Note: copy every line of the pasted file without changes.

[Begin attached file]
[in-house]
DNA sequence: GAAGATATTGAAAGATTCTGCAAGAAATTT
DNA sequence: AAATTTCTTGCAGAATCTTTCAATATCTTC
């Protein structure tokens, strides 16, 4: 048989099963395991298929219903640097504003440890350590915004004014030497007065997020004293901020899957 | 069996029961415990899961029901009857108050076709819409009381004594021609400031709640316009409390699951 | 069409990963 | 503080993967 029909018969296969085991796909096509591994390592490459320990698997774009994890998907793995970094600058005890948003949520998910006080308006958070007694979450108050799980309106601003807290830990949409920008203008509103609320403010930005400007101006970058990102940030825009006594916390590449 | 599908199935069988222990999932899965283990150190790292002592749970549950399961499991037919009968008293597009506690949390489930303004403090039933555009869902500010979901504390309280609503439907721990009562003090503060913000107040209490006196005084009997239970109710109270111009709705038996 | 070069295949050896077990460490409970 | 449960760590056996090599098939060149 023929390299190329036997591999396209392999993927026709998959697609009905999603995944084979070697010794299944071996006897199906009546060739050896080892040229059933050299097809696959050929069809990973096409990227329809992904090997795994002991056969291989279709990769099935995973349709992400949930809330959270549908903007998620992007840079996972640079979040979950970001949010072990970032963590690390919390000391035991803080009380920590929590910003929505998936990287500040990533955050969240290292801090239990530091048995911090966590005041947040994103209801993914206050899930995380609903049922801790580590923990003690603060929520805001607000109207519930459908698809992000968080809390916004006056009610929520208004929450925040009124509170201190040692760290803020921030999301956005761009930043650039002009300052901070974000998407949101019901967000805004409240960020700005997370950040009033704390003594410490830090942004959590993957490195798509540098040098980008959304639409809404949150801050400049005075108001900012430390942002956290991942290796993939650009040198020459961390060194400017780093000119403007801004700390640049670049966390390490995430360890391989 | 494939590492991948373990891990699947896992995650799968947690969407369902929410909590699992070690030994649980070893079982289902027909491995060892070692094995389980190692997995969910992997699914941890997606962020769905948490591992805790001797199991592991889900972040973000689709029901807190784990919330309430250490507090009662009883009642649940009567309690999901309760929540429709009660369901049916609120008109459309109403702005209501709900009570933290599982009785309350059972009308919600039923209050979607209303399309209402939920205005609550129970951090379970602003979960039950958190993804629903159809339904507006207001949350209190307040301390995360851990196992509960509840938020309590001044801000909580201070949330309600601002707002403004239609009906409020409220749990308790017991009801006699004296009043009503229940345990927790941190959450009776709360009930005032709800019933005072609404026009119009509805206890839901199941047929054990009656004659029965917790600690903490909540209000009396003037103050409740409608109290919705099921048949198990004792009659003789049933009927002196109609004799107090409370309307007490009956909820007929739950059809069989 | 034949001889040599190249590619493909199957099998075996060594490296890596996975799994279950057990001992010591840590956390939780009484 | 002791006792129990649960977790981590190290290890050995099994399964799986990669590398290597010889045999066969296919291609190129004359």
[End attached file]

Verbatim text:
[in-house]
DNA sequence: GAAGATATTGAAAGATTCTGCAAGAAATTT
DNA sequence: AAATTTCTTGCAGAATCTTTCAATATCTTC
């Protein structure tokens, strides 16, 4: 048989099963395991298929219903640097504003440890350590915004004014030497007065997020004293901020899957 | 069996029961415990899961029901009857108050076709819409009381004594021609400031709640316009409390699951 | 069409990963 | 503080993967 029909018969296969085991796909096509591994390592490459320990698997774009994890998907793995970094600058005890948003949520998910006080308006958070007694979450108050799980309106601003807290830990949409920008203008509103609320403010930005400007101006970058990102940030825009006594916390590449 | 599908199935069988222990999932899965283990150190790292002592749970549950399961499991037919009968008293597009506690949390489930303004403090039933555009869902500010979901504390309280609503439907721990009562003090503060913000107040209490006196005084009997239970109710109270111009709705038996 | 070069295949050896077990460490409970 | 449960760590056996090599098939060149 023929390299190329036997591999396209392999993927026709998959697609009905999603995944084979070697010794299944071996006897199906009546060739050896080892040229059933050299097809696959050929069809990973096409990227329809992904090997795994002991056969291989279709990769099935995973349709992400949930809330959270549908903007998620992007840079996972640079979040979950970001949010072990970032963590690390919390000391035991803080009380920590929590910003929505998936990287500040990533955050969240290292801090239990530091048995911090966590005041947040994103209801993914206050899930995380609903049922801790580590923990003690603060929520805001607000109207519930459908698809992000968080809390916004006056009610929520208004929450925040009124509170201190040692760290803020921030999301956005761009930043650039002009300052901070974000998407949101019901967000805004409240960020700005997370950040009033704390003594410490830090942004959590993957490195798509540098040098980008959304639409809404949150801050400049005075108001900012430390942002956290991942290796993939650009040198020459961390060194400017780093000119403007801004700390640049670049966390390490995430360890391989 | 494939590492991948373990891990699947896992995650799968947690969407369902929410909590699992070690030994649980070893079982289902027909491995060892070692094995389980190692997995969910992997699914941890997606962020769905948490591992805790001797199991592991889900972040973000689709029901807190784990919330309430250490507090009662009883009642649940009567309690999901309760929540429709009660369901049916609120008109459309109403702005209501709900009570933290599982009785309350059972009308919600039923209050979607209303399309209402939920205005609550129970951090379970602003979960039950958190993804629903159809339904507006207001949350209190307040301390995360851990196992509960509840938020309590001044801000909580201070949330309600601002707002403004239609009906409020409220749990308790017991009801006699004296009043009503229940345990927790941190959450009776709360009930005032709800019933005072609404026009119009509805206890839901199941047929054990009656004659029965917790600690903490909540209000009396003037103050409740409608109290919705099921048949198990004792009659003789049933009927002196109609004799107090409370309307007490009956909820007929739950059809069989 | 034949001889040599190249590619493909199957099998075996060594490296890596996975799994279950057990001992010591840590956390939780009484 | 002791006792129990649960977790981590190290290890050995099994399964799986990669590398290597010889045999066969296919291609190129004359």